My thoughts on combat are mixed so far. On one hand, I like how the turn-based system allows more player agency and adds depth to the classic formula, and it generally plays well. On the other hand, it still needs a lot of balancing and polish in that everything seems to happen way too fast. After you issue an action, the screen just explodes with enemies, shooting/ducking/moving at a frantic pace for a few seconds before everything freezes again. Added to this is the lack of sound effects and general feedback, meaning you are often at a loss as to how the situation is progressing. I also found it bizarre how apparently different attack types (targeted, burst, quick etc.) have identical damage potential. Intuitively, using more ‘ticks’ should result in more damage to compensate for the time needed. Fortunately, I think these issues are the fault of the game being unpolished in its current state rather than the system being inherently ‘bad’. If they manage to polish and balance it well enough, it has the potential to be interesting.

I really liked the wounds system. Having no HPs seems radical at first, but the decent visual cues mean you barely notice their absence. Aiming at heads and limbs can lead to critical hits, instant kills and ‘shock-effects’ which is fun to play around with. Strangely though, it seems that applying medkits during combat costs no ticks. That means you can effectively stitch and heal up your wounds ad infinitum while the enemies politely wait around. This will surely be addressed but sticks out in the game's current state.

As for stealth, it’s difficult to really assess at the moment. As mentioned, it is not possible to move/hide bodies which was a big deal during the Kickstarter campaign and subsequent updates.

Character progression also remains a mystery, as it is not featured in the alpha. According to Joe and Hannah, the game will start with the player being interviewed by the government officials. This will allow you to choose background traits, appearance and stats like aptitudes and proficiencies. It seems like you will be able recruits NPCs as well (including mind-controlled ones), a feature which is already somewhat present in the latest version of the alpha. But your followers just drone around, so I didn’t particularly enjoy that feature.

I’m slightly worried about the absence of XP points. Apparently, the goal is to scrap XP completely in favor of rewarding you with skill points for completing missions. Personally, I love getting XP both for killing enemies and completing quests. It’s a don’t fix if ain't broke issue for me, but I can see why Joe and Hannah want to try something different. Let’s hope it works out.​

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RPG Codex Preview: Disco Elysium

Codex Preview - posted by Infinitron on Thu 28 March 2019, 23:13:50

Tags: Disco Elysium; ZA/UM

We first previewed Disco Elysium back in 2017, when it was still called No Truce With The Furies. A lot has happened since then, but the game remains stubbornly unreleased. When is it coming out? Hopefully the answer to that question will be revealed at one of this year's industry events. In the meantime, we figured it was worth checking up on it again. It just so happens that our man Tigranes was in San Francisco last week during GDC. He wasn't there to attend the conference, but with a few quick DMs to the right people, we were able to arrange a special preview. It begins thus:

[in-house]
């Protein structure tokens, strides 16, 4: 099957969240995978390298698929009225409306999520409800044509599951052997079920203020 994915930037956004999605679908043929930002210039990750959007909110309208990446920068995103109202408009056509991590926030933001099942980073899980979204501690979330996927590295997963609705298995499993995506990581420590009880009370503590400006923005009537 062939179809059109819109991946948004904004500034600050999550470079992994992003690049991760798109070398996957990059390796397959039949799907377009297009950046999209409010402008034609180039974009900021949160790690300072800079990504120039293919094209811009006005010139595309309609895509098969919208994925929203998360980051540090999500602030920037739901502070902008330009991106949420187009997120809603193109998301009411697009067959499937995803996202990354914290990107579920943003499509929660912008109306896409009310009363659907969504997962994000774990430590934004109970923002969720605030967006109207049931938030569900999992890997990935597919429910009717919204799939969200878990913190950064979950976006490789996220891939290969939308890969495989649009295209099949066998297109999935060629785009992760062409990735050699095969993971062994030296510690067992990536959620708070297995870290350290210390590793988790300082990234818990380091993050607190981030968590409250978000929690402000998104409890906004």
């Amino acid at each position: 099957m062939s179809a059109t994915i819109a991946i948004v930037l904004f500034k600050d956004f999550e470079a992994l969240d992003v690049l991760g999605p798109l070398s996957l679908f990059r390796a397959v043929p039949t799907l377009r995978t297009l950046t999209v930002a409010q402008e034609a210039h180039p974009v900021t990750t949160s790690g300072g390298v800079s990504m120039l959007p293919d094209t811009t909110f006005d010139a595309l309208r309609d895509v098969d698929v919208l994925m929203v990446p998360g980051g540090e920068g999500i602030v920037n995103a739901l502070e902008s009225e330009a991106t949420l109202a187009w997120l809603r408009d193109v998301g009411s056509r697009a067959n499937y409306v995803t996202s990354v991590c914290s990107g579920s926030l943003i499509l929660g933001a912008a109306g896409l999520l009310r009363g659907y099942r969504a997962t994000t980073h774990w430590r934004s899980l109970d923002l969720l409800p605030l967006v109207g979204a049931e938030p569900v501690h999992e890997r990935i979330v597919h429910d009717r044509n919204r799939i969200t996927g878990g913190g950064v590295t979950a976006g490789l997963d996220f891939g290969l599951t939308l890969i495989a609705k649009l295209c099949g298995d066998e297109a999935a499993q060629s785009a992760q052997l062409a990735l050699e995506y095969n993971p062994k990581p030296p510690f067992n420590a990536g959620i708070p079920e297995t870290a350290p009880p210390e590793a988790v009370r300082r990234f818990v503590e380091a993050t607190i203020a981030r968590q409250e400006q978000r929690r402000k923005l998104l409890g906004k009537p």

In 2016, the Codex was visited by a delegation of strange Estonians. They cold-called our resident newsbot to promise what they called a "story-driven isometric role playing game about being a total failure". Since then, Prime Junta previewed the game in 2017, describing it as a 'work of art in progress'. And now, because ZA/UM still haven't learnt their lesson, I've managed to take another look in person.

Now, this isn't a full blown preview/interview. It just so happened that a filthy Codexer was wandering the even filthier streets of San Francisco, and ZA/UM were showing Disco Elysium at the GDC. The filthy Codexer had neither money nor doritos to procure a GDC pass, and instead cavorted with them in a hipster cafe. What follows are a bunch of personal impressions from a sub-hour hands-on playthrough, and some chatting with the devs.

Where's your RPG badge, boy
What is an RPG, anyway? I don't know, but usually I know it when I see it. There's a familiar pattern that we all recline on: a comfortable blend of looting, pillaging and lying, or the obsessive numerical optimisation of the perfect murderhobo. Disco Elysium, from that perspective, is an odd one. The game constantly feels like both something you've played and loved before, and something you've never played before.

In the first five minutes, I thought I was going to say Disco Elysium feels like an adventure game. There's a point-and-click system in place, and an attention to detail in your environment that's the hallmark of the genre. But then, your physiology starts to talk to you. Electrochemistry wants you to smoke, or at least to think about smoking. How you respond helps shape your character. There are 'thoughts' you can pick up as a result of your decisions, which in turn define future options (more on this later). There's even highly customised, pseudo-turn based combat sequences (more on this later too), though I didn't get far enough to see one myself. It quickly lays on gameplay elements that feel clearly RPG-ish in spirit, but often distinct from the kinds of systems we are used to seeing.